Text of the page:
CURRENT smartphone fingerprint recognition technology allows hackers to collect fingerprints and hijack fingerprint-protected transactions, say researchers.
Computer scientists from the security company FireEye have identified major flaws in how the technology is implemented - ranging from poor storage of fingerprint data through to vulnerable fingerprint sensors.
For example, the HTC One Max was shown to store fingerprint data in an easily accessible image file.
"Any unprivileged processes or apps can steal users' fingerprints by reading this file," said the researchers, who presented their findings [pdf] at the Black Hat security conference in Las Vegas.
"To make the situation even worse, each time the fingerprint sensor is used ... [it] will refresh that fingerprint bitmap to reflect the latest wiped finger. So the attacker can sit in the background and collect the fingerprint image of every swipe of the victim."
Most smartphones store the owners' fingerprints in areas of the phone protected by built-in gatekeepers such as TrustZone or Secure Enclave.
However, as the report's authors point out, even these have "known vulnerabilities" that attackers can use "to peek into the secret world".
Even if the storage of fingerprints is made safe, attackers can still intercept images by hijacking the fingerprint sensor itself.
This is because some manufacturers - HTC and Samsung among them - don't make full use of the security features built into the phones' microprocessors.
Any "normal world" activity or process requiring the fingerprint sensor should be routed through these security features, but the researchers found that many manufacturers "failed to lock down the sensor" in this way.
As a result, they say, it's possible for an attacker to "directly read the fingerprint sensor", using malware to intercept each fresh print before it can be stored safely.
They go on to say that this could mean that attackers could "remotely harvest everyone's fingerprints [on] a large scale without being noticed".
If an attacker doesn't have someone's fingerprint, they are still able to manipulate the technology.
For example, a malicious program could create a fake lock screen to mask a transaction. When the user scans their fingerprint to unlock the screen, they actually authorise a payment instead.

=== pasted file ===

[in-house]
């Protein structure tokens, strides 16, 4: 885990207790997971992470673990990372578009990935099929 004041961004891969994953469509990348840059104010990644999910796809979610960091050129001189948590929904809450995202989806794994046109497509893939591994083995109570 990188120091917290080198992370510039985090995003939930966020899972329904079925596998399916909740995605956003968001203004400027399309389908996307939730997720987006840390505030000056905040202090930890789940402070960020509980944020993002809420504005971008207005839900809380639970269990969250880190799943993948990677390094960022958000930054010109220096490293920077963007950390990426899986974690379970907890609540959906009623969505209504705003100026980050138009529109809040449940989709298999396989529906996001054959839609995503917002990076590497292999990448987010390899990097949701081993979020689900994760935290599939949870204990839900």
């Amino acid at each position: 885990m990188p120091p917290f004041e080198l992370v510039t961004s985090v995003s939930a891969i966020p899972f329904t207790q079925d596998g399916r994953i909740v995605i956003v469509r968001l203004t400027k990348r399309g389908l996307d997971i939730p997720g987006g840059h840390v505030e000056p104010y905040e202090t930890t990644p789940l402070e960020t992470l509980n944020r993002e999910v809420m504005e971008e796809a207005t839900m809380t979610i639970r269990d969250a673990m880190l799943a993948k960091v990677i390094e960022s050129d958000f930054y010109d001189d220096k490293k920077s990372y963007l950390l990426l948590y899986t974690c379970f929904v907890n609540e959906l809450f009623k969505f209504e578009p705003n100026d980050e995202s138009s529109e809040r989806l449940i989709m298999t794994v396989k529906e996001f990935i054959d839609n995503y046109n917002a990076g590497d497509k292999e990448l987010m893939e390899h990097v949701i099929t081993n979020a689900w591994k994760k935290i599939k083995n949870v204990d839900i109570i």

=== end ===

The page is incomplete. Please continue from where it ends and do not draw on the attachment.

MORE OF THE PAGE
This type of "confused authorisation attack" is possible because many fingerprint security systems don't require proof of the context in which the scan was made, say the FireEye researchers.
An increasing number of smartphones use fingerprint recognition technology - it's estimated that half of all smartphones will have a fingerprint sensor by 2019.
The technology is undeniably convenient - but as the researchers point out: "Fingerprints last for a life - once leaked, they are leaked for the rest of your life."
Our fingerprints are just the latest piece of personal information that criminals are stealing in order to impersonate us.
The ever growing list includes: names, addresses, account details, photos, PINs, and mobile numbers.
Used independently, this information is of limited value. But security experts warn that an identity can be created with just three pieces of information, making it remarkably easy for criminals to steal our lives and apply for credit cards, take out loans or open bank accounts with them.
This type of fraud is rapidly becoming more widespread - the number of victims of ID fraud increased by 31% to 32,058 in the first three months of 2015.
Smartphones are particularly attractive to criminals, as we tend to store huge amounts of personal information on them.
More than 60% of us now carry one, but few take appropriate security measures to keep the personal information stored on them safe.
For example, a survey by credit reference agency Equifax found that one in five people stored PINs, passwords, and bank account or credit card details on their smartphones.
A third of people routinely fail to log out of social media or banking websites. Another 42% don't clear their browser histories, and 45% don't bother protecting their smartphones with passwords.
The police have spent years lobbying mobile phone manufacturers to make setting a secure PIN or password mandatory for smartphone users. This is however, unlikely to happen now that the biometrics roll-out is in full swing.
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